Nov 6, 2004
    Messages:
    81
    Likes Received:
    2
    Trophy Points:
    8
    Aero Oy's OH-BLB "Lappi" was damaged when a Bf-109 piloted by Oberst Carl Schumacher fired upon on 8th November 1941.

    Ltn. Lauri Nissinen (MT-225) shot down a Junkers Ju 188 F on 14th April 1944 at Virojoki.
     
  10. evangilder

    evangilder "Shooter"
    Staff Member Administrator

    Joined:
    Sep 17, 2004
    Messages:
    19,419
    Likes Received:
    137
    Trophy Points:
    63
    Occupation:
    Network Engineer/Photographer
    Location:
    Moorpark, CA
    Home Page:
    I know the P-47 had the bar markings on the tail and horizontal stabilizers to identify them as friendlies. You can see the white stripes on the tail in this shot from Chino.
    [​IMG]
     
  11. Vassili Zaitzev

    Vassili Zaitzev Well-Known Member

    Joined:
    Nov 25, 2005
    Messages:
    3,099
    Likes Received:
    28
    Trophy Points:
    48
    Occupation:
    Substitute teacher; graduate student
    Location:
    Connecticut, United States
    Well, I can see how the mustang and 109 can be mistaken, both aircraft had squared tipped wings.
     
  12. drgondog

    drgondog Well-Known Member

    Joined:
    Jun 28, 2006
    Messages:
    7,359
    Likes Received:
    561
    Trophy Points:
    113
    Gender:
    Male
    Occupation:
    Executive, Consulting
    Location:
    Scurry, Texas
    The 8th AF ETO fighters in fall of 43 through March-April 1944 all had the white stripes. At that time (mar 1944) some of the various groups started with nose cowl bands of distinction (red cowl for 4th FG and 56th, blue for 352nd, all white for 355th, red/tellow checker for 357th, etc) but still kept the rudder and H.Stabilizer bands.

    The Mustangs kept the same bands on wing/tail, converting to black bands for NMF a/c until Oct/Nov 1944 when cowls and rudder colors were differentiated within the group, nut the same within squadron.
     

    Attached Files:

  13. wingnuts

    wingnuts Member

    Joined:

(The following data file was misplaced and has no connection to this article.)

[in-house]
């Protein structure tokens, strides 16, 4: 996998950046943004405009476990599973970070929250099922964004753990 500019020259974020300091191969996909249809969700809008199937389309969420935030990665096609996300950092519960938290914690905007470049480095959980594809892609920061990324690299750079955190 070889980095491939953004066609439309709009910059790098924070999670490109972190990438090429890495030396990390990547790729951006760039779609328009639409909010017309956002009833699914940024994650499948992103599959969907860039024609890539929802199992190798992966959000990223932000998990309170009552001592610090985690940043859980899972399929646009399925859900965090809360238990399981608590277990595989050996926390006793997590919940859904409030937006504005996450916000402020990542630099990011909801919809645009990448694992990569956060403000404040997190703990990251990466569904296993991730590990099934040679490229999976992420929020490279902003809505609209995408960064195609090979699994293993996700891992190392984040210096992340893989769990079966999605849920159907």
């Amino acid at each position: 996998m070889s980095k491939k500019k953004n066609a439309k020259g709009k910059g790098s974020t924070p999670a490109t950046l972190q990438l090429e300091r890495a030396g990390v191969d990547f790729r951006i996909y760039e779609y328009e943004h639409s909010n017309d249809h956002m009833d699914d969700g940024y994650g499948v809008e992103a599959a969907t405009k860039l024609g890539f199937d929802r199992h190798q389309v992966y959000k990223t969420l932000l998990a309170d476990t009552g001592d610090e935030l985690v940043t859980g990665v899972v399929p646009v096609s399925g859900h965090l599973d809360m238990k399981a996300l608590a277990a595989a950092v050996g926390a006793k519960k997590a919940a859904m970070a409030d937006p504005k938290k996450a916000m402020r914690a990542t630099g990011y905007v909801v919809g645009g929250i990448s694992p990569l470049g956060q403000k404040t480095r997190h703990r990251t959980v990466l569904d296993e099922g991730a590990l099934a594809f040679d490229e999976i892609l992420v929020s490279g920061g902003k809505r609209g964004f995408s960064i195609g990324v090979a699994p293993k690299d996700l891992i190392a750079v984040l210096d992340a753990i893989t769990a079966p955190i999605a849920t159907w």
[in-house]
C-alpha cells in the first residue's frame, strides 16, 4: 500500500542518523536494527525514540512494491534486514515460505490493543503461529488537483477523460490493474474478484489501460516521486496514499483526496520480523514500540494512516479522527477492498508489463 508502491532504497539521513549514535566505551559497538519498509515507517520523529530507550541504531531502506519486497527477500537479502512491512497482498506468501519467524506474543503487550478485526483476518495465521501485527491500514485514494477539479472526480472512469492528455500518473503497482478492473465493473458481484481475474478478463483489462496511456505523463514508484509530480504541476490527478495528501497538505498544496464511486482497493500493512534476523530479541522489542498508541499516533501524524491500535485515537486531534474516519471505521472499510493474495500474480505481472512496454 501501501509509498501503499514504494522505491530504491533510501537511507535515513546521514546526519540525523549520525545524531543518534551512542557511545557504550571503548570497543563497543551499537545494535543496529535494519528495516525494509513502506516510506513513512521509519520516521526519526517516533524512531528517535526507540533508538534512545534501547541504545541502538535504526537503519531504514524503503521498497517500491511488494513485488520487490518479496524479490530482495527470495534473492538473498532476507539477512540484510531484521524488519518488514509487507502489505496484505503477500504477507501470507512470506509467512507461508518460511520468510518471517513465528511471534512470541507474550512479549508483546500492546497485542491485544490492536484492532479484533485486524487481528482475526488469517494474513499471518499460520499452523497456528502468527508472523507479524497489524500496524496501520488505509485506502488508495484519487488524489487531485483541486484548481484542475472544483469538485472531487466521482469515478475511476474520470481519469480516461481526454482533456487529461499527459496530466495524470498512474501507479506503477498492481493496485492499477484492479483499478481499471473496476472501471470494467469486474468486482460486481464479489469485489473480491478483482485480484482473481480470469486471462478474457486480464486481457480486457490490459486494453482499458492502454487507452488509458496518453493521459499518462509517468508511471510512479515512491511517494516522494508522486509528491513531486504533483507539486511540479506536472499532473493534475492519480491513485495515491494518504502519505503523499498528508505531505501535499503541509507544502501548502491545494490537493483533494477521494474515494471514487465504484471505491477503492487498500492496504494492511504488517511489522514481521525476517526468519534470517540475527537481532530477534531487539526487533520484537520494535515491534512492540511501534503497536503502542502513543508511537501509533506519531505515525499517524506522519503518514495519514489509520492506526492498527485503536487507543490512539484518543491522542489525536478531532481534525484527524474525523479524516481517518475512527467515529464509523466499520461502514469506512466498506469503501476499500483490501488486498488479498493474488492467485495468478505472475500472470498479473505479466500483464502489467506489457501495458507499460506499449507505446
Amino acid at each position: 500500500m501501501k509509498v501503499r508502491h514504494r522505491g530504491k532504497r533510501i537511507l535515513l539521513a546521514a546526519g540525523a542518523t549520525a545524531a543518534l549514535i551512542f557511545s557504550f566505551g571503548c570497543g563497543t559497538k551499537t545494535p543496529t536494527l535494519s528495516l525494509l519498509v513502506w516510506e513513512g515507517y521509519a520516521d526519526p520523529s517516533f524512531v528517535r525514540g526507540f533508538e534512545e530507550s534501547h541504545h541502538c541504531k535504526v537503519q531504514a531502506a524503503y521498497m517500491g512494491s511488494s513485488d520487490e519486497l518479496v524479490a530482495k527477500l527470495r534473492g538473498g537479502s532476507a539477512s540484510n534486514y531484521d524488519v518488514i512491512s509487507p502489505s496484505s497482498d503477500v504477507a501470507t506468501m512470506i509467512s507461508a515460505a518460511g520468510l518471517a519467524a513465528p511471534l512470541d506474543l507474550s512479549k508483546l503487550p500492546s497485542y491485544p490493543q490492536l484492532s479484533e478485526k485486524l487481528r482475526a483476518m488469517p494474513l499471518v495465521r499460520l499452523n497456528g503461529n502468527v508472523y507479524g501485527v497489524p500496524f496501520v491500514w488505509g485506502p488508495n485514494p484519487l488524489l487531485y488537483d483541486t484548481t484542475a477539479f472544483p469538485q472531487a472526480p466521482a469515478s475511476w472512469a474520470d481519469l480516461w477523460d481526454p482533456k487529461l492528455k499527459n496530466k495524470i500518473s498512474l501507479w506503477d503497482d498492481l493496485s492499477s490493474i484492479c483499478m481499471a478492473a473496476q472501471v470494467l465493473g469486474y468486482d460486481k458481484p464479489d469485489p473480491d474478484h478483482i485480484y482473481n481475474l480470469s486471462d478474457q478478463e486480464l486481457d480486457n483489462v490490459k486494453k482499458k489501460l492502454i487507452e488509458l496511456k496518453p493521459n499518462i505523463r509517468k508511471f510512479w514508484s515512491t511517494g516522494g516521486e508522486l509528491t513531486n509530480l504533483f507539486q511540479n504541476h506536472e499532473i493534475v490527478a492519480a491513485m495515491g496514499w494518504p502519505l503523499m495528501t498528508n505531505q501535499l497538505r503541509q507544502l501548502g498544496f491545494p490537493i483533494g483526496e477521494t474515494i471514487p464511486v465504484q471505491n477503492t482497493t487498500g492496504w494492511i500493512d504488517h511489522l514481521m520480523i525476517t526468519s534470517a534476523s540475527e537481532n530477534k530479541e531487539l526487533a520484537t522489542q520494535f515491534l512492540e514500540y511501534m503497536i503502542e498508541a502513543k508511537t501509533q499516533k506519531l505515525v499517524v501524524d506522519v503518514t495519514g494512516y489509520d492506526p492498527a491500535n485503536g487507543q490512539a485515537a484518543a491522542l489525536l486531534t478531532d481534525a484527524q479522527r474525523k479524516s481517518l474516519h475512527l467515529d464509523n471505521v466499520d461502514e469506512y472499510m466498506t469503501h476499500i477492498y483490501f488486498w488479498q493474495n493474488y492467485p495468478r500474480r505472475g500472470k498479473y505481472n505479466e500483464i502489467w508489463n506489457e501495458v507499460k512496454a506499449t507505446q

Aug 27, 2007
    Messages:
    115
    Likes Received:
    0
    Trophy Points:
    16
    Occupation:
    Technical Officer - Aviation + Graphic Design
    Location:
    Melbourne, Australia
    The first aircraft to be shot down by an RAF Spitfire even before the Battle of Britain was an RAF Hurricane in what came to be known as "The Battle of Barking Creek". Two Hurricanes were shot down resulting in the death of one pilot.

    Battle of Barking Creek

    Battle of Barking Creek - Wikipedia, the free encyclopedia
     
  14. thewritingwriter89

    Joined:
    Nov 5, 2008
    Messages:
    113
    Likes Received:
    0
    Trophy Points:
    16
    Occupation:
    Student
    Location:
    In a small space capsule
    I do know that some Groups defending Germany late in the war would paint part or all of the vertical tail surface the same color, or have a bright identification band around the rear fuselage.
    [​IMG]
    [​IMG]
    [​IMG]
    [​IMG]
    [​IMG]
    [​IMG]
    [​IMG]
    The yellow nose and tail markings are more characteristic of a Eastern Front Unit
    [​IMG]


    JV44's airfield protection unit used bright underbelly schemes for quick identification by anti-air gunners.
    [​IMG]
     
  15. Wildcat

    Wildcat Well-Known Member

    Joined:
    Apr 11, 2005
    Messages:
    8,857
    Likes Received:
    376
    Trophy Points:
    83
    Gender:
    Male
    Occupation:
    Workin' for the man....
    Location:
    South East Queensland
    Most allied single engine aircraft in the New Guinea area had a white tail and white leading edges.
     
  16. beaupower32

    beaupower32 Well-Known Member

    Joined:
    Jun 10, 2007
    Messages:
    1,840
    Likes Received:
    41
    Trophy Points:
    48
    Location:
    Lancaster, California
    here is Hartmanns account of it.

    "Once, in Romania, we had an interesting experience with both Russians and Americans. We took off on a mission to intercept Soviet bombers attacking Prague, and we counted many American made aircraft with Red Stars, part of your Lend Lease. But then there were American fighters also nearby, and I was above them all by a thousand meters. It seemed that the Americans and Russians were busy examining each other and were unaware that we were around. I gave the order to drop down through the Mustangs, then the Russian fighters, and through the bombers in just one hit and run attack, and then we would get the hell out of there, since there were only the two of us. I shot down two P-51s quickly in my dive, and I then fired on a Boston bomber, scored good hits but it was not a kill. The second element also scored a kill against the Mustangs, and my wingman and I were all right. Suddenly the most amazing thing happened. The Soviet fighters and Americans began fighting each other, and the confusion worked for us. They must not have realized that it was a schwarm of Germans that started the whole thing! The Russian bombers dropped their bombs in panic and turned away. I saw three Yaks get shot down and a Mustang damaged trailing white smoke. That was my last fight against the Americans."